"Koala-Friendly" Subdivision Seems to Be a Hit

Elizabeth M. Tasker
for National Geographic News
December 30, 2002

On the north coast of New South Wales, Australia, koala researchers, a property developer, and local citizens have joined forces to create the first housing development planned around the needs of koalas.

Koalas and people thrive in the same places, along the fertile east coast of Australia. The native forests are rapidly being cleared and converted to urban landscapes. Because most koalas live on private land, their survival depends on community support.

The six-year-old housing development, known as Koala Beach Estate, is proving to be an example of how human development can be more friendly to resident wildlife.

A Famous Australian

Koalas are Australia's best known tree-dwelling marsupials, coming to the ground only to move from one tree to the next. More than 20 Eucalyptus species provide sustenance for koalas, but in any given region, the marsupials eat only a few species.

"Even with the species that they do eat, koalas choose the trees in fertile areas, those that grow on farms and on river banks," said Dan Lunney, a koala researcher from the New South Wales (NSW) National Parks and Wildlife Service.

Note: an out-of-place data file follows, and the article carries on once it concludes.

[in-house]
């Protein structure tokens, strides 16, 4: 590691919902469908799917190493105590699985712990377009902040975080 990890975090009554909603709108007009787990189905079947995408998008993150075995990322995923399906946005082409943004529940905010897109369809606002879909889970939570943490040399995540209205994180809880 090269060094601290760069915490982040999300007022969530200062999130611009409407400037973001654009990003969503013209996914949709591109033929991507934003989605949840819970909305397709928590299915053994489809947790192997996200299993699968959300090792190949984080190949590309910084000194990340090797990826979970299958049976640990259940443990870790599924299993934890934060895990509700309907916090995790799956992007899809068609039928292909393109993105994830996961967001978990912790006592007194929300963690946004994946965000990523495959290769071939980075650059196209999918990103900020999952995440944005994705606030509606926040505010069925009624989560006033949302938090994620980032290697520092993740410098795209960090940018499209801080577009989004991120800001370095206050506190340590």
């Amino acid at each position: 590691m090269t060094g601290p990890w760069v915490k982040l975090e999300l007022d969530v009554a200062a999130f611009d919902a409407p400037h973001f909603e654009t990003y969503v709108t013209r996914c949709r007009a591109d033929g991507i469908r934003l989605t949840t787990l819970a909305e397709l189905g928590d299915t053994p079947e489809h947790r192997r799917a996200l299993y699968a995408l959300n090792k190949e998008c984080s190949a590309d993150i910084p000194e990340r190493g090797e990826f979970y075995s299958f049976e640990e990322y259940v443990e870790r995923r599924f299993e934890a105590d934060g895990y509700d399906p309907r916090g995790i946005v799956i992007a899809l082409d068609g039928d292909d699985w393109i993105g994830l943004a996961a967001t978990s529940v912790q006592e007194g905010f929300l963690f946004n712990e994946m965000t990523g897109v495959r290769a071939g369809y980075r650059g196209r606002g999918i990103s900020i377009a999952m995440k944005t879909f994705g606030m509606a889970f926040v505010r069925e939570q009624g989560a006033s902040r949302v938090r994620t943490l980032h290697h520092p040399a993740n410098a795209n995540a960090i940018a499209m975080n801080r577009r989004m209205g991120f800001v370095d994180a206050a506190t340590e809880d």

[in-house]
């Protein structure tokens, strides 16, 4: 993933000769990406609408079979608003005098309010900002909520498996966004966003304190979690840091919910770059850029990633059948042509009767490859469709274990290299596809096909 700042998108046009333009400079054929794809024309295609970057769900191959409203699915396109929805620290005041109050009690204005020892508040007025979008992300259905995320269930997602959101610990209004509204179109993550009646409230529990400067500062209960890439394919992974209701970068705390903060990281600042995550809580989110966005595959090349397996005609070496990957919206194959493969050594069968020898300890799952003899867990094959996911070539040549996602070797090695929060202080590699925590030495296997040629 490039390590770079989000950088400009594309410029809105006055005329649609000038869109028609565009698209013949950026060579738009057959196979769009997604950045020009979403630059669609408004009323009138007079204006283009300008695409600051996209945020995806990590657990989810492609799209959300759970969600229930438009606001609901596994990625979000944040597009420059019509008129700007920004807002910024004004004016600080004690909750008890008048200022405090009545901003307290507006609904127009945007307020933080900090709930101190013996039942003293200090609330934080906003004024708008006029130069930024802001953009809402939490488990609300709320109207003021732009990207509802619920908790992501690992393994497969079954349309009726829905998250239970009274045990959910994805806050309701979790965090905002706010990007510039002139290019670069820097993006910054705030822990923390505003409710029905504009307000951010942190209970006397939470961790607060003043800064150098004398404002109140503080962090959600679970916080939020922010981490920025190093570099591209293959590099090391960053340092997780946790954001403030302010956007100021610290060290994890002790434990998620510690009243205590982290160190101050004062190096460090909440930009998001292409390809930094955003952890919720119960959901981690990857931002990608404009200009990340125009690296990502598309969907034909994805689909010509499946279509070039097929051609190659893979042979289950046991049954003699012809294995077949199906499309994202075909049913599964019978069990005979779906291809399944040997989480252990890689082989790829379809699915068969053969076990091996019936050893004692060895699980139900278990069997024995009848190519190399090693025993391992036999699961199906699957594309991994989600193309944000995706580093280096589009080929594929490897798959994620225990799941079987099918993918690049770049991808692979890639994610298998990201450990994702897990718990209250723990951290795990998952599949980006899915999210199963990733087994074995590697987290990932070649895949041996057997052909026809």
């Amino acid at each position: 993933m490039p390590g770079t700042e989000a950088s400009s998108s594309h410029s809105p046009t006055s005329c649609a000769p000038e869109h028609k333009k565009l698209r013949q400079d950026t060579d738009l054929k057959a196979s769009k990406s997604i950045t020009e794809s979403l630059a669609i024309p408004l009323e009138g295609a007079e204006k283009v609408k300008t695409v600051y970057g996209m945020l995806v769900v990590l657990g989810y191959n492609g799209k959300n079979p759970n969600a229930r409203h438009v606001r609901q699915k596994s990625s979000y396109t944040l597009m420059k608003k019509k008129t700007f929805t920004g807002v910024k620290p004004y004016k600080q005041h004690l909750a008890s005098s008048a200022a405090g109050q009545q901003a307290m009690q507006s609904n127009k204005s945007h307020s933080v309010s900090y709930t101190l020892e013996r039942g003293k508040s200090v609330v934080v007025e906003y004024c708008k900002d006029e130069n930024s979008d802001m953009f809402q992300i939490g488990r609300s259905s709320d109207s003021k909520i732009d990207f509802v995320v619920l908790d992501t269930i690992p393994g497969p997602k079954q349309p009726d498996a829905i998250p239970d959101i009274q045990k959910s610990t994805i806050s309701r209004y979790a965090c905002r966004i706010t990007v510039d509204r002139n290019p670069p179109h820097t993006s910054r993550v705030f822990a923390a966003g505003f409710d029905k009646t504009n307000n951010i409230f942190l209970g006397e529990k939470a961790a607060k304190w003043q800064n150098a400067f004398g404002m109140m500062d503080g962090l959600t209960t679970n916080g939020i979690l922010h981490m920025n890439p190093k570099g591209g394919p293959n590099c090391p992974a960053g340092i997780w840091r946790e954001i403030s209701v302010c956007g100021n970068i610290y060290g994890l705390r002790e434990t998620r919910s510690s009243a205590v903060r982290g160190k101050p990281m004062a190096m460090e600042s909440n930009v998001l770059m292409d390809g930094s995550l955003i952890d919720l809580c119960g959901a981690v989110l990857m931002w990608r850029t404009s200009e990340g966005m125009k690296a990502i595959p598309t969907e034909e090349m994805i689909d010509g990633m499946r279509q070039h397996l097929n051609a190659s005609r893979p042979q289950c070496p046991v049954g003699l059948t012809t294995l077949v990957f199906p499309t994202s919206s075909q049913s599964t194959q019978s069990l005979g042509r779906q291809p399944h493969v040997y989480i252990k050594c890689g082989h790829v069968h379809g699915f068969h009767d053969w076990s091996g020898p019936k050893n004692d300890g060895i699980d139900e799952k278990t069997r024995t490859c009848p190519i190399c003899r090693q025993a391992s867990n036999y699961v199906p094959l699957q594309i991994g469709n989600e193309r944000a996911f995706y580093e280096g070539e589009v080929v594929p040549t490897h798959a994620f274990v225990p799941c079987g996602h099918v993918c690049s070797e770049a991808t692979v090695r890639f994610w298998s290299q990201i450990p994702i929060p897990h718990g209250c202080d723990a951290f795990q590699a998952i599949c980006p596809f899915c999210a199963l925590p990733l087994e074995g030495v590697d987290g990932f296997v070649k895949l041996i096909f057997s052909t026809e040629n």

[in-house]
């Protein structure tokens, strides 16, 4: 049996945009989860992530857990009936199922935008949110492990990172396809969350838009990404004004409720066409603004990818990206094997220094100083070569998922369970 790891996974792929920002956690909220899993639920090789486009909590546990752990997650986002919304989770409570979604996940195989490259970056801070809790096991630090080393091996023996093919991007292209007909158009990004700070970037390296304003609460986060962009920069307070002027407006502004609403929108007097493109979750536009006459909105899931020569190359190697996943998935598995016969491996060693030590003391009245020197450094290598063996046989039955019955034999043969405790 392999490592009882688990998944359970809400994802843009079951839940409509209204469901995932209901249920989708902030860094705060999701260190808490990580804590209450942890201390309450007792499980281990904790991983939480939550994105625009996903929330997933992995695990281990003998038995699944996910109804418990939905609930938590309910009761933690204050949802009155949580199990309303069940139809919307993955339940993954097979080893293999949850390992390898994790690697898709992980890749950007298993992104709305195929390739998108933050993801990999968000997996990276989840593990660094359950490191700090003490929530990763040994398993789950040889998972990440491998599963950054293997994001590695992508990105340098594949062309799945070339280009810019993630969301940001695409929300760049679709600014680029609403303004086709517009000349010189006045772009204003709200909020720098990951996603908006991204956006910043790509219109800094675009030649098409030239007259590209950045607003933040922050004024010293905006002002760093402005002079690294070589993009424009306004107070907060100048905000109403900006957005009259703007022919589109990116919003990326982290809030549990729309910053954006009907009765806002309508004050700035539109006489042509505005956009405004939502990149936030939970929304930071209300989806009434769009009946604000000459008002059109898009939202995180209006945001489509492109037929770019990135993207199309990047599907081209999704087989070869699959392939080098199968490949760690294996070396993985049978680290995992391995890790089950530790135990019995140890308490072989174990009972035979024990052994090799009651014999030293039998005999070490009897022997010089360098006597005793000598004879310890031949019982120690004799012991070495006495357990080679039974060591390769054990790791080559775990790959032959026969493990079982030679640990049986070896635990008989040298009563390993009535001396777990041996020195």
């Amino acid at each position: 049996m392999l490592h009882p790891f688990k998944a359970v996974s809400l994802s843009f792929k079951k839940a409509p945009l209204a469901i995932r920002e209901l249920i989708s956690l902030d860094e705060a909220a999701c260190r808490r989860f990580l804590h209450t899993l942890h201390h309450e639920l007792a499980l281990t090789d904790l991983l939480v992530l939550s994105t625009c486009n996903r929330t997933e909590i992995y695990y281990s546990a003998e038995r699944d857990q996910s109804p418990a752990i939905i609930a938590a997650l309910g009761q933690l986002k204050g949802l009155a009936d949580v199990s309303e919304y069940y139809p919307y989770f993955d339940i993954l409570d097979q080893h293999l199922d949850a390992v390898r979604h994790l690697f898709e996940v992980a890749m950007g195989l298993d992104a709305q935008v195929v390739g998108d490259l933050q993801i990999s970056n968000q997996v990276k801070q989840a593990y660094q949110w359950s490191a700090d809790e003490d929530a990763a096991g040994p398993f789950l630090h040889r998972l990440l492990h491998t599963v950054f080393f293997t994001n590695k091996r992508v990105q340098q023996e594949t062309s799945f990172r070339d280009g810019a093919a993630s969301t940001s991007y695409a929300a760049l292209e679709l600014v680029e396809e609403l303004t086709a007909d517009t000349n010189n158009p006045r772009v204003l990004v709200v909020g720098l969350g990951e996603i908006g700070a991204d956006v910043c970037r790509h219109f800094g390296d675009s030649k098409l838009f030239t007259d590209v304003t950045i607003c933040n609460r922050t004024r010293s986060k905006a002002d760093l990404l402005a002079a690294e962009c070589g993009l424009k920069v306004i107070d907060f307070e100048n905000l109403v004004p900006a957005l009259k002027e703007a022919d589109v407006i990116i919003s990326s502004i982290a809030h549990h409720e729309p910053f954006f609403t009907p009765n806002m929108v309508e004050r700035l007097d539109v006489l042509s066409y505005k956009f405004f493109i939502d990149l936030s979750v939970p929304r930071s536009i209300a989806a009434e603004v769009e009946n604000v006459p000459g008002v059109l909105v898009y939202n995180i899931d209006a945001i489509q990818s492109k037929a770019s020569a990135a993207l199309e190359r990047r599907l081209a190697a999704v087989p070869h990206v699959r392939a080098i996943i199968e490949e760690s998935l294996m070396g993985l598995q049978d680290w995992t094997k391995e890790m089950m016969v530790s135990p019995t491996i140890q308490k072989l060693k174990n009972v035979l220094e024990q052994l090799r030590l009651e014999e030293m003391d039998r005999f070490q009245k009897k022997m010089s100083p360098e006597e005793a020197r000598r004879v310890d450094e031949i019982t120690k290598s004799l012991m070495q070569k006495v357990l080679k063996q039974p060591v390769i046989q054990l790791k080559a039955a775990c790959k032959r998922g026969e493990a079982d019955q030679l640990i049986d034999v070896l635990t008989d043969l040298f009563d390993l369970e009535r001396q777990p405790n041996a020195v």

Koala numbers decreased drastically in the 20th century. Until the late 1920s millions of koalas were killed for their fur; in August 1927 alone, the last open season for koala hunting, more than half a million were killed in Queensland. Most were exported to fur factories in the United States. The Australian government accorded them legal protection in the 1930s.

However, land-clearing and fragmentation of the remaining forests have had an even greater impact, and now pose the greatest threats to the species' survival. Many koalas live in New South Wales and Queensland (QLD), two states with the highest current rate of forest clearing in Australia. In NSW, a majority of the koalas live along the north coast. But the beaches, sunny climate, and beautiful scenery are people magnets, and housing developments threaten to consume most prime koala habitat.

Protecting these coastal populations of koalas is critical. The Koala Beach Estate demonstrates that urban development does not have to mean the loss of koalas.

A Koala-friendly Development

Before development of the Koala Beach Estate near the New South Wales-Queensland border began in 1996, Steve Phillips, then a researcher with the Australian Koala Foundation (AKF), conducted detailed studies of the koala populations living in the area.

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